Oppression Expression: Answering Zora Neale and Mother Lorde

By Kristin Couch •  Reading Zora Neale Hurston and Audre Lorde led me to question myself about the stance I take on activism. These writers represent two polar ideals of being that I have struggled to find identification with. Zora Neale, my humanist hero who finds that everyone should enjoy being in her company, and …

Botham Jean: When Your Politics Present a Challenge

By Joshua Redd •  Amber Guyger was sentenced to 10 years in prison on October 1st, 2019 for the murder of Botham Jean on September 6th, 2018. The murder of Black folks by the hands of officers is nothing new. What made this case extremely peculiar was that he was murdered in his own home. …

Crown Her With Many Crowns

By Ryan Edward Perry •  I did not always appreciate my Blackness. I used to be one of those “I’m not Black, I’m O.J.” types that purposefully eschewed the culture in favor of a more centrist approach to interpersonal relationships. I grew up and still reside in a place called Woodbridge, Virginia, just a half …

Fire and Mud

By Kiarran T.L Diaz • Dirt on my tongue  Each time I swallow my protests  It travels past my throat  And down my esophagus  Each time I walk into a room And see stolen work caged and imprisoned Dirt in my mouth  As I listen to them speak  About those that look just like me  A …

Mother Nature Does Not Discriminate, America Does

By Kayla Austin •  The aftermath of the natural disaster that was Hurricane Katrina is a display of the effects of environmental racism, redlining, and the neglection of people of color and those facing poverty. Katrina is one of the worst natural disasters to occur in the history of the United States. This natural disaster …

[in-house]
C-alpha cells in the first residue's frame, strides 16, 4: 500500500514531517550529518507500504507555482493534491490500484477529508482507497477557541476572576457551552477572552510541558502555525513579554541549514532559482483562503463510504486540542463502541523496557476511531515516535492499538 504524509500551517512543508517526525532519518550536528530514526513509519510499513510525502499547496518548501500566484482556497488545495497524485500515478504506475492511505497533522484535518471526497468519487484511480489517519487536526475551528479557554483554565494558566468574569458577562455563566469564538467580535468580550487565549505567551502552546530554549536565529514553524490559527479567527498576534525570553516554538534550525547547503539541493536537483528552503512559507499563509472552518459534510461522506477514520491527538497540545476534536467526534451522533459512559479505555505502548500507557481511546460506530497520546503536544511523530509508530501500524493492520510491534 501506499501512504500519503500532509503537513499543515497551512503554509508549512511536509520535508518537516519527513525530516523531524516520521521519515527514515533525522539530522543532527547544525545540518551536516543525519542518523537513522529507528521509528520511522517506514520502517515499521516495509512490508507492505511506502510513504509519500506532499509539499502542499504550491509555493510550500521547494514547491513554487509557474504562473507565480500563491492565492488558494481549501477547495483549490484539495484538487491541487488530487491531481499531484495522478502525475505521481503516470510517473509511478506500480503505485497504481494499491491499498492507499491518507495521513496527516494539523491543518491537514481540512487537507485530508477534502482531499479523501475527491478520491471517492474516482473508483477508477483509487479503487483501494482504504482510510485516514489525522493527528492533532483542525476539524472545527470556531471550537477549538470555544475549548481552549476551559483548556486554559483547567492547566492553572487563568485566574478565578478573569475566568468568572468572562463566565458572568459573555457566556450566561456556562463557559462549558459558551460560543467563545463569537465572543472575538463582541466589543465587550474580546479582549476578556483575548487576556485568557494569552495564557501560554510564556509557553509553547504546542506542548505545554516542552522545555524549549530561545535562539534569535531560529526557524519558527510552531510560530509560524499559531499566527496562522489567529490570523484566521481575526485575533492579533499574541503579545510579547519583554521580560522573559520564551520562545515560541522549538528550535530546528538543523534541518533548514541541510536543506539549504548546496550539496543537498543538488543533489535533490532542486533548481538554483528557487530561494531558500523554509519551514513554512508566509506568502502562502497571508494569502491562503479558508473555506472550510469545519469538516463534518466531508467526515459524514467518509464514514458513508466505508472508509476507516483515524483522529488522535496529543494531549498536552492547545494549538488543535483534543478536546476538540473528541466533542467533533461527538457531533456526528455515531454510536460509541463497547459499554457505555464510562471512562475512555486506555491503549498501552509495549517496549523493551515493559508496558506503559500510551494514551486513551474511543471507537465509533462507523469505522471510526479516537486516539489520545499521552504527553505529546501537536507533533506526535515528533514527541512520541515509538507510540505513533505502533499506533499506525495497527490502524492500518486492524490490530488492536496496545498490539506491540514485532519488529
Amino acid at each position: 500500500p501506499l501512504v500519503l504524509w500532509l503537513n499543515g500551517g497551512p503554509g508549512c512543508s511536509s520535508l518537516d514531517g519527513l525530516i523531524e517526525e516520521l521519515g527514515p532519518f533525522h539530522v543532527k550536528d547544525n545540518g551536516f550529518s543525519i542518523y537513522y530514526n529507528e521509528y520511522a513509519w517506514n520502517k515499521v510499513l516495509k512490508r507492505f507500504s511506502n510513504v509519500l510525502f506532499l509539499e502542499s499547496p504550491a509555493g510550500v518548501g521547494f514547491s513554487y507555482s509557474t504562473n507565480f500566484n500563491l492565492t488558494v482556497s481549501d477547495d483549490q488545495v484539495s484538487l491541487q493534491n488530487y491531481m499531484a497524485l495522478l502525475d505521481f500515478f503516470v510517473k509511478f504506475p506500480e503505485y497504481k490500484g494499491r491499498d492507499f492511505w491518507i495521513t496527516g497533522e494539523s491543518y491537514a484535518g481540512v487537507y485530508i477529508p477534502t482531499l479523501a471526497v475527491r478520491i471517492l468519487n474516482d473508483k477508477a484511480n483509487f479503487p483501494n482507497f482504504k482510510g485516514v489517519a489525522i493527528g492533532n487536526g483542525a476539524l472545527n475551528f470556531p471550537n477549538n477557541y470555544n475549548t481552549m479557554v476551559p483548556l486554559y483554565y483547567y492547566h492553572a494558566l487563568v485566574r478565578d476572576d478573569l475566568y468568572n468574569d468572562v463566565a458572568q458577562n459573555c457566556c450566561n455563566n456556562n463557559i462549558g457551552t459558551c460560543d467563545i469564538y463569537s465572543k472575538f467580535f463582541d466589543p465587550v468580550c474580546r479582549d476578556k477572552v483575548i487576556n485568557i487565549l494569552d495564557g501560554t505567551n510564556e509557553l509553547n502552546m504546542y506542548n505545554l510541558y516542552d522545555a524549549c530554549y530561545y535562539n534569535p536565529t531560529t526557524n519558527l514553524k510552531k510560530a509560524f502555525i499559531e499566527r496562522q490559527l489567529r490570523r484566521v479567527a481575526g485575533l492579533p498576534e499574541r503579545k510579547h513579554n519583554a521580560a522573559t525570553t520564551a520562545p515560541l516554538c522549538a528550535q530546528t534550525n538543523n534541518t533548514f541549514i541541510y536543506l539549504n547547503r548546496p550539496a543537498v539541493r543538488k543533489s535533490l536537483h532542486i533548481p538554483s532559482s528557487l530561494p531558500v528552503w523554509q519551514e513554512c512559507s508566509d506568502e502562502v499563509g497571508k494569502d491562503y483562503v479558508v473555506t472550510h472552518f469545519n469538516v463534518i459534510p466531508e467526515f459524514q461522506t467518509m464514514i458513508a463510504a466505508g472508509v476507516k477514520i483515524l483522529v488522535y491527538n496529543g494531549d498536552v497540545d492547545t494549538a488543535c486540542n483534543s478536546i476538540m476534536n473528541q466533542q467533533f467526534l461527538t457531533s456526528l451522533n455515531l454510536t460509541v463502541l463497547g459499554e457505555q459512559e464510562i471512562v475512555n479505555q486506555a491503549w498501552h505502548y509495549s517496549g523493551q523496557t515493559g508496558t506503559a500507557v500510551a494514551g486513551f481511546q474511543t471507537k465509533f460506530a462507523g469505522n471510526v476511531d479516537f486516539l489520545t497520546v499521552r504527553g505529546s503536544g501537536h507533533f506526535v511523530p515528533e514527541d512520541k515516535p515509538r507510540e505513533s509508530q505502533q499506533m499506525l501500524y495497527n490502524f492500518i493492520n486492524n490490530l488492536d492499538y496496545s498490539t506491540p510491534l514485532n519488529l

Remembering 1619 and Restoring Justice: We Safeguard the Peace the Enslaved Africans Dared Only Dream About

By Sarah Mathew •  In 1619, my second great grandfather was kidnapped from his home in Angola and forced onto a Portuguese slave ship, just to be stolen by English pirates. After all this, he was finally delivered to the English settlement of Point Comfort where he, along with 20 other Africans, were sold to …

Remembering 1619 and Restoring Justice: I am the Reality of my Ancestors’ Dreams for the Future

By Gloria Amado •  400 years ago, my ancestors were kidnapped from their homes. Not only was there fear from their original captors, the Spanish, but they were then seized by a Dutch warship and brought to an unknown land. They were sold as property and worked until they collapsed. Considered as nothing more than …

I am Sick and Tired

By Sinenhlanhla londiwe Meyiwa Magcaba •  I am sick and tired of trying to fit in this paradigm that was erected in a manner that has no consideration for my being even a glitch. I am sick and tired that in my own country I can not live my life to fullest, sick and tired …

You are Never Too Little to Make a Difference

By Havana Chapman-Edwards •  My name is Havana Chapman-Edwards and I am 8 years old. I am here today because sometimes democracy looks like disagreement. I can’t sit in my classroom learning about our government when the government isn’t taking my future seriously. I am here because the world right now is not a peaceful place. …

Black Mama’s Bail Out Day Is Freeing Incarcerated Black Women In Richmond, Virginia For Mother’s Day

By Taneasha White, Brooke Taylor, Sarmistha Talukdar and Rebecca Wooden Keel •  Mother’s Day inspires images of family, bonding and care. May 12 is right around the corner, and many of us will be spending the day with our family. However, we forget that many Black womxn will spend this day in cages, just because …